We knew from previous research that the risk of developing allergies increases in those emigrating from low-income countries to Western countries. With Canada having some of the highest allergy rates in the world, we wanted to know if that was also true here.
Also, in the past decade, there has been a lot of focus on food allergies from the media, public and researchers, but less on non-food allergies. It’s also critical to raise awareness for allergies that are a result of other routes of exposure such as inhalation and contact with skin.
Which non-food allergies are on the rise and how do they impact health?
Jiayun Yao: Allergic rhinitis, more commonly known as hay fever, is a good example of non-food allergy. One out of every five Canadians is affected by this condition, which not only affects the quality of life of Canadians but also incurs health-care costs to manage and control the symptoms. Often, people with this condition may also develop co-existing allergic conditions such as asthma, respiratory infections and breathing difficulties during sleep.
What do your results tell us about the link between genetic and environmental factors in the development of allergies in Canada?
JY: Our study highlighted the unique opportunity to investigate allergies in migrant populations, who are going through a natural experiment, in which the environment around them changed dramatically in a relatively short period of time.
By using this data, we saw that immigrants’ rates of non-food allergies increased the longer they were in Canada.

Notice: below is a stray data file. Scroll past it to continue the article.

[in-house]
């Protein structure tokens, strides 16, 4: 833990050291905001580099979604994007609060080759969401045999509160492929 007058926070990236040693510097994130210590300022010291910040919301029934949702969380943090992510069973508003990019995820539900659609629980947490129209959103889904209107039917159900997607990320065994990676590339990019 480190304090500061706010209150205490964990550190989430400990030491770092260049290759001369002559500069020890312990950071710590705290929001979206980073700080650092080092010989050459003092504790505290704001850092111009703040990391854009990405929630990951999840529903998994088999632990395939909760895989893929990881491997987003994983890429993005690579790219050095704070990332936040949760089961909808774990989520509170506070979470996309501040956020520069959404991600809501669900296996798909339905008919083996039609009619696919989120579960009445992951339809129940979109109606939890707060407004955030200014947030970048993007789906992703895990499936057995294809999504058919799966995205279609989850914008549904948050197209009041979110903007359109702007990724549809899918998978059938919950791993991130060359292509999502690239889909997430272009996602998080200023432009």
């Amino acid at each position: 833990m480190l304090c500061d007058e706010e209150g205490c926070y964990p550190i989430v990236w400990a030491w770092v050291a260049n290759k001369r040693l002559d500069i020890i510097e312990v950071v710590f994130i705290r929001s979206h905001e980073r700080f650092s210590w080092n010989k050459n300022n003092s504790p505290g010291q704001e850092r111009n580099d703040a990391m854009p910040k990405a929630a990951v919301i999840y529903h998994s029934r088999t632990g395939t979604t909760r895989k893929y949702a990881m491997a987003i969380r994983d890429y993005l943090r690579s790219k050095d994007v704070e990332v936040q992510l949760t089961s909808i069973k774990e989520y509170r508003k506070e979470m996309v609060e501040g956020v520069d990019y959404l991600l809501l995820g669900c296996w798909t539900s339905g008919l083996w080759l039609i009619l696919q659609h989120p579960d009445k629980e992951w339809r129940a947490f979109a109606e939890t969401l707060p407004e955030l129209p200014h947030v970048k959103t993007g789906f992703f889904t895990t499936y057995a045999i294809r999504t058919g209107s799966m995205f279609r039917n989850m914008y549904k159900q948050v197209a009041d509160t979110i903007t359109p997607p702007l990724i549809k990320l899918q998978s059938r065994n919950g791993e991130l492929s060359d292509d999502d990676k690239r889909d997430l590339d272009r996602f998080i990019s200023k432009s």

This tells us that environmental factors are carrying more weight in the development of allergic conditions in Canada. These factors could be things like air pollution, levels of sanitization and dietary choices, but we would need to do more research to pinpoint what those factors are.
GARY THANDI COLUMN
Overcoming your fears to reach your goals
“I can’t do it,” “it’s too hard,” “I’m not good enough,” … sound familiar? When it comes to conquering our fears, we’re definitely our biggest critics and our own worst enemies. This fear often keeps us stuck and gets in the way of reaching our goals.
“The only thing we have to fear is fear itself.” This is one of the most famous quotes ever. It was spoken by former American president Franklin Delano Roosevelt. And it’s absolutely true. In most cases it’s the fear around something that stops someone from doing something – rather than the thing itself. You can remind yourself of this quote whenever you encounter a situation which creates fear within you. And by separating the fear from what it is you want to do, you can have a much clearer and less anxiety-filled picture of your goal.